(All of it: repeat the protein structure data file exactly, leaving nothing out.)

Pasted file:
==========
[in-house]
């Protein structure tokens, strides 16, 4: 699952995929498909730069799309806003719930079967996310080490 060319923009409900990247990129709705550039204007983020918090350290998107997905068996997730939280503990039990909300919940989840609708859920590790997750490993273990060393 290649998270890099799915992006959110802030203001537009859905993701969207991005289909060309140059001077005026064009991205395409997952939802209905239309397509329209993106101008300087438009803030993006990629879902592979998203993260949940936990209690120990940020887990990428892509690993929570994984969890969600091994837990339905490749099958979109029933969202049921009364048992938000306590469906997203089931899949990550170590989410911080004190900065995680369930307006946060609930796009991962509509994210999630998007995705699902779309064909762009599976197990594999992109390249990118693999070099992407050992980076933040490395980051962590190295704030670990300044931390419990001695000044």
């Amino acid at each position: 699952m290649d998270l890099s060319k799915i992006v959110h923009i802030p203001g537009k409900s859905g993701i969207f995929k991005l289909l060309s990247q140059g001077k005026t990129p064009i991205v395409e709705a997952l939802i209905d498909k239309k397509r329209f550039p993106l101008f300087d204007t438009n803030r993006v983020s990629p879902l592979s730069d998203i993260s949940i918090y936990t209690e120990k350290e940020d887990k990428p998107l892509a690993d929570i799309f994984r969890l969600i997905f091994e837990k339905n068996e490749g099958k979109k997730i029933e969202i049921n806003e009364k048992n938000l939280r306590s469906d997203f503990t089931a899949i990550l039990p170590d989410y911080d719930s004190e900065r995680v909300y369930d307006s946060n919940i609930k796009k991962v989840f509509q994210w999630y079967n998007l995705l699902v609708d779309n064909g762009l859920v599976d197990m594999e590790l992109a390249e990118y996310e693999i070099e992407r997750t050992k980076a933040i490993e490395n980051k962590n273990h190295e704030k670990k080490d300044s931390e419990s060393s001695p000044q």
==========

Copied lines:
[in-house]
């Protein structure tokens, strides 16, 4: 699952995929498909730069799309806003719930079967996310080490 060319923009409900990247990129709705550039204007983020918090350290998107997905068996997730939280503990039990909300919940989840609708859920590790997750490993273990060393 290649998270890099799915992006959110802030203001537009859905993701969207991005289909060309140059001077005026064009991205395409997952939802209905239309397509329209993106101008300087438009803030993006990629879902592979998203993260949940936990209690120990940020887990990428892509690993929570994984969890969600091994837990339905490749099958979109029933969202049921009364048992938000306590469906997203089931899949990550170590989410911080004190900065995680369930307006946060609930796009991962509509994210999630998007995705699902779309064909762009599976197990594999992109390249990118693999070099992407050992980076933040490395980051962590190295704030670990300044931390419990001695000044």
């Amino acid at each position: 699952m290649d998270l890099s060319k799915i992006v959110h923009i802030p203001g537009k409900s859905g993701i969207f995929k991005l289909l060309s990247q140059g001077k005026t990129p064009i991205v395409e709705a997952l939802i209905d498909k239309k397509r329209f550039p993106l101008f300087d204007t438009n803030r993006v983020s990629p879902l592979s730069d998203i993260s949940i918090y936990t209690e120990k350290e940020d887990k990428p998107l892509a690993d929570i799309f994984r969890l969600i997905f091994e837990k339905n068996e490749g099958k979109k997730i029933e969202i049921n806003e009364k048992n938000l939280r306590s469906d997203f503990t089931a899949i990550l039990p170590d989410y911080d719930s004190e900065r995680v909300y369930d307006s946060n919940i609930k796009k991962v989840f509509q994210w999630y079967n998007l995705l699902v609708d779309n064909g762009l859920v599976d197990m594999e590790l992109a390249e990118y996310e693999i070099e992407r997750t050992k980076a933040i490993e490395n980051k962590n273990h190295e704030k670990k080490d300044s931390e419990s060393s001695p000044q």